Thursday, December 29, 2011

neutrino question?

Aren't we all made of identical neutrinos, cells, or whatever? So if "someone" from outer space or from out of space would look at our little earth, perhaps all it could perceive would be a mass of undifferentiated molecules? Perhaps our whole universe would appear that way?

I wonder if forms are that tenuous? Of course, if I hit my head against a wall, I definitely know forms do exist.


  1. If they were all identical, though, how could you differentiate one creature's DNA from another's?

    We're all just different configurations of the same building blocks, though - I think. Like different Lego creations.

  2. Interesting thought. I guess (in my total ignorance!) I was thinking of elements smaller than DNA because I wouild include (in my imagination) all the things we think as not alive... I guess they would be like Lego!

    Happy New Year, CoolOne!

  3. Greetings Kati! This is an interesting and thought-provoking discussion. I believe that the answer, or at least part of it, has to do with the concept of accuracy versus precision.

    For example, we may fashion a crude scale out of a log fulcrum and arm, tied together with rope, where we put "known" weights on a tray on one side and then the object that we wish to weigh on the other side. If we can come up with the same answer for the weight of a particular object, time and again, we say that the device is accurate. However, as you can imagine, it may not be very precise. At all. Although, it might be. We could measure that. On the other hand, we can have a super-duper sensitive machine that measures weight (or mass) right down to the micro gram. But, in five successive readings, we might have a variance of as much as 20%. Well, okay, it's a super-sensitive machine, but not very accurate. Or perhaps it is. Depends on the machine. The trick, then, is to find the best confluence of accuracy and sensitivity when trying to measure for this sort of thing. Or, perhaps it's to find the most sensitive device possible and just take tons of measurements.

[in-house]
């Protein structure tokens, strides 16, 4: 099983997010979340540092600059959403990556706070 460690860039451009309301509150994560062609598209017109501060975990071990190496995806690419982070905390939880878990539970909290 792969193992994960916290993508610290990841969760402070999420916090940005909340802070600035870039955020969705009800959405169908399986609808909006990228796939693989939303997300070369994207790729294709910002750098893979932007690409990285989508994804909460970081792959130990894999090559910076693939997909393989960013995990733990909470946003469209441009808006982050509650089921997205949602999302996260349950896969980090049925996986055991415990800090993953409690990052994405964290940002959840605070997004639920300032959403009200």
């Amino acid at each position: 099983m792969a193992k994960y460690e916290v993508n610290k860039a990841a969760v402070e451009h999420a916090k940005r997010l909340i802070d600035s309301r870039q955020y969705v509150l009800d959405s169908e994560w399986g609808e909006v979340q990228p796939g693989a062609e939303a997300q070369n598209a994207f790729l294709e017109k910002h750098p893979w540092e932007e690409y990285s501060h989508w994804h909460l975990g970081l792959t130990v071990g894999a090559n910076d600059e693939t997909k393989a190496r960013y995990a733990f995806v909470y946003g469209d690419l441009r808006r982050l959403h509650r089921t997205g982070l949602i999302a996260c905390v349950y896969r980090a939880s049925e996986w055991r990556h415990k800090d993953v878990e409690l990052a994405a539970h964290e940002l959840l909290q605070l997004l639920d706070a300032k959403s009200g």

How does that relate to your question? Well, let's say that you're sitting at the table looking at a plate of food on which some rice, mashed potatoes, and grits have been placed. From your chair, you can likely easily tell the difference between the three dishes, even though they're all white, mushy foods. However, if you were asked to view the same plate from a greater distance, like, say, from across the room, or, with far less of the food on the plate (say, a microscopically-small piece of each), you'd likely have a much more difficult time discerning which is which.

    So, if our alien outer space observers have super-sensitive, highly-accurate measuring devices, they could likely be able to pull back away from their observations just enough to see the grits, rice and mashed potatoes of our humanity. But, if they're still across the room in their technological advancements, with equipment that can't yet handle the challenges, then, perhaps you're correct: we'd look no different than our surroundings. And, truth is, I don't know if that's a good or bad thing? ;-)

  4. Smaggy, that's a fascinating response. I love "the grits, rice and mashed potatoes of our humanity".